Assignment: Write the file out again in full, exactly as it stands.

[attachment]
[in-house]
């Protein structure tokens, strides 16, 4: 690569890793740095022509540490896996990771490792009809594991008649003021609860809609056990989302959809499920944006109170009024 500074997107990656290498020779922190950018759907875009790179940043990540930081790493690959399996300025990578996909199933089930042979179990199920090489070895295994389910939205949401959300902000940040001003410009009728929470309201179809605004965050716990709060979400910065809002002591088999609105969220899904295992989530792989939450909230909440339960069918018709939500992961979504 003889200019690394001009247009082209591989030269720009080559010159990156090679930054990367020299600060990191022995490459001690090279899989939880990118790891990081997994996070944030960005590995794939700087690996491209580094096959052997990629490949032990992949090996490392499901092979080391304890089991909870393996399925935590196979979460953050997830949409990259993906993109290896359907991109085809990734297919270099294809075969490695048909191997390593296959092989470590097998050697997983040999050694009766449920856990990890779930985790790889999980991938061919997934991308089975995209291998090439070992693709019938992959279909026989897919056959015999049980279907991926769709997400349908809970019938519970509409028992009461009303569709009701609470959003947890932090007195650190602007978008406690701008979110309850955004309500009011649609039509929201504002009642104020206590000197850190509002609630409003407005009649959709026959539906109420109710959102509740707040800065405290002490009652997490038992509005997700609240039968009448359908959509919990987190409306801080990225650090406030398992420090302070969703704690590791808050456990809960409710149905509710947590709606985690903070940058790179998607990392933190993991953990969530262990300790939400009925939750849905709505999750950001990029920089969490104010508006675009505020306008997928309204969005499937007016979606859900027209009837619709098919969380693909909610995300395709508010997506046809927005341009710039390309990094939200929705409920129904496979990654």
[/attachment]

[in-house]
């Protein structure tokens, strides 16, 4: 690569890793740095022509540490896996990771490792009809594991008649003021609860809609056990989302959809499920944006109170009024 500074997107990656290498020779922190950018759907875009790179940043990540930081790493690959399996300025990578996909199933089930042979179990199920090489070895295994389910939205949401959300902000940040001003410009009728929470309201179809605004965050716990709060979400910065809002002591088999609105969220899904295992989530792989939450909230909440339960069918018709939500992961979504 003889200019690394001009247009082209591989030269720009080559010159990156090679930054990367020299600060990191022995490459001690090279899989939880990118790891990081997994996070944030960005590995794939700087690996491209580094096959052997990629490949032990992949090996490392499901092979080391304890089991909870393996399925935590196979979460953050997830949409990259993906993109290896359907991109085809990734297919270099294809075969490695048909191997390593296959092989470590097998050697997983040999050694009766449920856990990890779930985790790889999980991938061919997934991308089975995209291998090439070992693709019938992959279909026989897919056959015999049980279907991926769709997400349908809970019938519970509409028992009461009303569709009701609470959003947890932090007195650190602007978008406690701008979110309850955004309500009011649609039509929201504002009642104020206590000197850190509002609630409003407005009649959709026959539906109420109710959102509740707040800065405290002490009652997490038992509005997700609240039968009448359908959509919990987190409306801080990225650090406030398992420090302070969703704690590791808050456990809960409710149905509710947590709606985690903070940058790179998607990392933190993991953990969530262990300790939400009925939750849905709505999750950001990029920089969490104010508006675009505020306008997928309204969005499937007016979606859900027209009837619709098919969380693909909610995300395709508010997506046809927005341009710039390309990094939200929705409920129904496979990654």